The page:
I also realize that much of what I’m saying is moot in terms of what the trend seems to be because the drug laws are probably going to be lifted regardless of the levels of use. I just think it’s ironic and a little hypocritical and narcissistic that the very people who could impact the “war” the most by slowing/stopping its driving force are the very ones who complain the most about it.

          • Isefree

            A person is innocent in my book if he’s done no harm to another. If he breaks the drug laws and is punished by the state he’s a victim.

            In a free society laws are supposed to uphold a person’s right to his own life; to conduct his life as he sees fit; to use his property as he sees fit. Our freedoms end at our property line: at our person and property. Legitimate laws
            call for punishment of persons who aggress against their fellow man and his property: punishment of those who threaten to harm their fellow man if he does not do what they want him to do, if they take, steal, extort, kidnap, murder, damage that person or their property.

            Politicians and their bureaucrats are human beings just like you and me. They have the same right to their life and property as each of us does, no more, no less. So when they create laws that violate those rights they’ve over stepped their boundaries. They are acting as criminals. The drug laws are just some of the many laws that are immoral and illegitimate based on the principle that a person’s life belongs to that person, not to you or me or the politicians, or “The People”, or the Majority,or the Society or whatever you want to call other persons.

            I support the violation of any so called law that violates the human rights I’ve described. Each person must decide for himself if it is worth the risk of being arrested and punished. I pay taxes not because I agree with the tax laws. My friends, btw, are acting quite rationally: they have decided that it is worth taking the risk to enjoy
            their “illicit substance”. They are careful and do not deal with strangers.

            By the same token I support legitimate law that punish kidnapping, murder, fraud, extortion, theft, any acts of aggression against persons and their property. If the politicians limited their power to upholding human freedom, the same power each of us has, I could live with that kind of limited state though I’d prefer governance with out a state, without a ruling class that feeds off the productive people in society, who force those who produce wealth to support those who don’t, themselves first.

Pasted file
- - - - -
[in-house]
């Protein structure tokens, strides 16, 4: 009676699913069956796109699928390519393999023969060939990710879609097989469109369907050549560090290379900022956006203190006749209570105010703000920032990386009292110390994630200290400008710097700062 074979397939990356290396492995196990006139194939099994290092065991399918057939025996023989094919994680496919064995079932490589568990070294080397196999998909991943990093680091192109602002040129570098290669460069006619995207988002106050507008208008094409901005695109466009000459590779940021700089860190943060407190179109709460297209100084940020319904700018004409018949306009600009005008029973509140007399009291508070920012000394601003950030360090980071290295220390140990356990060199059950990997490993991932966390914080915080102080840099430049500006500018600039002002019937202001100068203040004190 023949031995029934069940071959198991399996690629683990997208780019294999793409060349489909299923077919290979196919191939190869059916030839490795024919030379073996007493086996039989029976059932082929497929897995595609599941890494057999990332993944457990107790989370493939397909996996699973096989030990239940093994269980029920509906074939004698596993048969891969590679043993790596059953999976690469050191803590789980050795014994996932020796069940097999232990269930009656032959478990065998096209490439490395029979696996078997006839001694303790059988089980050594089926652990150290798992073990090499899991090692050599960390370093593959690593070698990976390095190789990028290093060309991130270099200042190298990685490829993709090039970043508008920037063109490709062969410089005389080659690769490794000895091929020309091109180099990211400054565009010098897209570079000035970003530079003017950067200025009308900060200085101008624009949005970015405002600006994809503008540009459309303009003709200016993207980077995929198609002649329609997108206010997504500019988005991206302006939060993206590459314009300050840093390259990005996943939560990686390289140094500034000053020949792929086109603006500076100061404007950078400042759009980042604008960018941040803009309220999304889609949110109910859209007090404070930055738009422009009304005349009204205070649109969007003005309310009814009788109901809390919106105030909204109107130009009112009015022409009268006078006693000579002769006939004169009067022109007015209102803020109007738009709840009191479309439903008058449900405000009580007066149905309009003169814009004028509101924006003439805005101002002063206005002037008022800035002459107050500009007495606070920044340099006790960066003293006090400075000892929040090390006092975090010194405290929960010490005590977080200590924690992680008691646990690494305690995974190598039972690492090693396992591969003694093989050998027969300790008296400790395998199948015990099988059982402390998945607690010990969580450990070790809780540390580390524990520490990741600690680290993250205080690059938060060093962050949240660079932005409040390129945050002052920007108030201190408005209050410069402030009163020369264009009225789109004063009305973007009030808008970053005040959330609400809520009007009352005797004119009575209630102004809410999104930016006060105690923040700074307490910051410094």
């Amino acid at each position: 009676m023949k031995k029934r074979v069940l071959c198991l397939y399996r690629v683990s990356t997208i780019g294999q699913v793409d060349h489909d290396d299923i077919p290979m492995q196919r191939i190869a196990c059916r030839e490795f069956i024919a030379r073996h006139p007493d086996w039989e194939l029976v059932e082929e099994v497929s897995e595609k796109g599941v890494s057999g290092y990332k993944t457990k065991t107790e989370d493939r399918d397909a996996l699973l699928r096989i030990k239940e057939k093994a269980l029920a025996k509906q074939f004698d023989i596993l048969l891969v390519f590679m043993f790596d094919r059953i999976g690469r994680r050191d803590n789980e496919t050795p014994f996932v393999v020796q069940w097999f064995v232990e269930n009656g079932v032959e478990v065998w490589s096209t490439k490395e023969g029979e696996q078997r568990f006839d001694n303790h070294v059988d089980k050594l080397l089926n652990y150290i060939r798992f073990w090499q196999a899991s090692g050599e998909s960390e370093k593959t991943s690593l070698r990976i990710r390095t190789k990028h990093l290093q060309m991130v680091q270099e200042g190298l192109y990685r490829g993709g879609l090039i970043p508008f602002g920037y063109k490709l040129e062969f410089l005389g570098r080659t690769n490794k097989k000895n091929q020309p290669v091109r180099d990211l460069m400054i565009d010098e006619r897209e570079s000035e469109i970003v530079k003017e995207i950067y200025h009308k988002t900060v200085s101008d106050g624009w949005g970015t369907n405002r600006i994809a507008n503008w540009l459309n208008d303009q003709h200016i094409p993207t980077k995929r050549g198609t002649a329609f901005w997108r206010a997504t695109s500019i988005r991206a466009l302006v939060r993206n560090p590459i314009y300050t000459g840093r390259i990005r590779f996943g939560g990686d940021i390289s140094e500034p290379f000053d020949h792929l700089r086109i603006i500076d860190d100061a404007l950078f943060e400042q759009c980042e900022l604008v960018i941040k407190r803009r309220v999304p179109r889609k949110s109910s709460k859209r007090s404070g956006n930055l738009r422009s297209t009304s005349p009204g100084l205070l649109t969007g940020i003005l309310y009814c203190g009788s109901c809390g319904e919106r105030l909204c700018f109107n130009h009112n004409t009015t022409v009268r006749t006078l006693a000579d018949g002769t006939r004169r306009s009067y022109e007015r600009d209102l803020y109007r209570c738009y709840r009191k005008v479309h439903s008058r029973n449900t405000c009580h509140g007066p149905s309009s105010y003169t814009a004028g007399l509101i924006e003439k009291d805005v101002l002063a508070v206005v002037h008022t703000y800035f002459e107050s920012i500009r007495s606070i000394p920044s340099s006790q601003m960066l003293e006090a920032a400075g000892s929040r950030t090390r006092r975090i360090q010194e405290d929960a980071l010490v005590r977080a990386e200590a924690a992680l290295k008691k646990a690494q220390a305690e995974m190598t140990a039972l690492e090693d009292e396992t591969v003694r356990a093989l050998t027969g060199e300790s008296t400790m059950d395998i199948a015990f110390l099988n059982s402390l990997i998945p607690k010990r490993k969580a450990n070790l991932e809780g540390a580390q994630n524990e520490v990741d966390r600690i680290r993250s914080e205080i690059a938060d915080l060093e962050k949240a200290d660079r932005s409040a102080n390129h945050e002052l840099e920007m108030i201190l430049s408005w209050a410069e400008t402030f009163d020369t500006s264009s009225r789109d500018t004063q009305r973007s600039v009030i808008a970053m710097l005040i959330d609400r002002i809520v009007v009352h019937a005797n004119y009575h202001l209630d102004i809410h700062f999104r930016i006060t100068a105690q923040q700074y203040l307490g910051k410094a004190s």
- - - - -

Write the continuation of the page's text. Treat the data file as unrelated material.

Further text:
But my years in this world tells me the state is a powerful magnet for power hungry people, people who enjoy ruling others and who are very good at convincing the rest of us that without their “benevolent” paternalistic rule we could not survive.

          • Bruce C.

            A person is innocent if he’s done no harm to another? That’s one sense of the word but if you knowingly violate a law then you are not innocent legally. But semantics aside, why do you think that if people pick and choose the laws they are going to follow based upon their own reasons that they are not harming anyone? You are harming the integrity of the society you live in which indirectly affects everyone else. If everyone did that there would be anarchy. Not following the laws undermines the rule of law. Undesirable laws are supposed to be changed legislatively, not by ignoring them.

            Furthermore, the argument that a person has the right to conduct his life as he sees fit is also dicey when it comes to drug use. Your friends may not be addicted and so they may be acting “rationally”, but what about those who are addicted and “can’t”? I don’t know the numbers, but I suspect most drug use in this country is abusive and not just recreational. But if it’s actually the other way around, that most drug use/sales are to those who aren’t addicted then my suggestion is doubly sound. Since the people who despise the drug laws the most are those who may become ensnared by them, wouldn’t the easier and “better” way to end the “drug war” be to just stop consuming them? I agree that we can’t count on addicts to abstain, but why can’t those who aren’t? It’s clearly not easy to change the drug laws legislatively, but by significantly slowing drug activity the DEA would become less active.

          • Isefree

            So the slaves in the South were “harming the integrity of the society” when they escaped
            to northern states and Canada, and so were the people who helped them? And when blacks and whites in the South refused to obey Jim Crow laws they were “harming the integrity of the society”? And of course, they were undermining the rule of law.

            Come to think of it, in one sense, you’re right, but not in the way I think you meant it. When people break unjust laws not by harming others as I mean it, but by ignoring them in their daily lives or through civil disobedience they are “harming” the integrity of the status quo, the power structure. They are upsetting the apple cart and the people in power don’t like that.